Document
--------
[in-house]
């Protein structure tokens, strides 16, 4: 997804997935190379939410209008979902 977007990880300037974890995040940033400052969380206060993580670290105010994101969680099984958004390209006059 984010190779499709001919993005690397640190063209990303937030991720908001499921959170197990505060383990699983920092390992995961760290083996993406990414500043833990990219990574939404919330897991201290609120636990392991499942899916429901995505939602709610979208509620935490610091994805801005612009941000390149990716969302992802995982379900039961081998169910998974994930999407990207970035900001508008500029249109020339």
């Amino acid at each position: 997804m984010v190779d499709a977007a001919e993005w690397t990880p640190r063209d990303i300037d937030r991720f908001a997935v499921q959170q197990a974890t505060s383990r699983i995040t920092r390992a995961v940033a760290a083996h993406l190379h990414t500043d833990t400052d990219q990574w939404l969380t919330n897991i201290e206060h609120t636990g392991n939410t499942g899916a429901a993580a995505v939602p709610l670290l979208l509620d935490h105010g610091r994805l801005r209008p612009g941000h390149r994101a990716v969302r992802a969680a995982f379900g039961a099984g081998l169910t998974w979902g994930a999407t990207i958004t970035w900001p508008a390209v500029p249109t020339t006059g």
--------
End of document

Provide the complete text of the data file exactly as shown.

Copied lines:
[in-house]
């Protein structure tokens, strides 16, 4: 997804997935190379939410209008979902 977007990880300037974890995040940033400052969380206060993580670290105010994101969680099984958004390209006059 984010190779499709001919993005690397640190063209990303937030991720908001499921959170197990505060383990699983920092390992995961760290083996993406990414500043833990990219990574939404919330897991201290609120636990392991499942899916429901995505939602709610979208509620935490610091994805801005612009941000390149990716969302992802995982379900039961081998169910998974994930999407990207970035900001508008500029249109020339």
């Amino acid at each position: 997804m984010v190779d499709a977007a001919e993005w690397t990880p640190r063209d990303i300037d937030r991720f908001a997935v499921q959170q197990a974890t505060s383990r699983i995040t920092r390992a995961v940033a760290a083996h993406l190379h990414t500043d833990t400052d990219q990574w939404l969380t919330n897991i201290e206060h609120t636990g392991n939410t499942g899916a429901a993580a995505v939602p709610l670290l979208l509620d935490h105010g610091r994805l801005r209008p612009g941000h390149r994101a990716v969302r992802a969680a995982f379900g039961a099984g081998l169910t998974w979902g994930a999407t990207i958004t970035w900001p508008a390209v500029p249109t020339t006059g």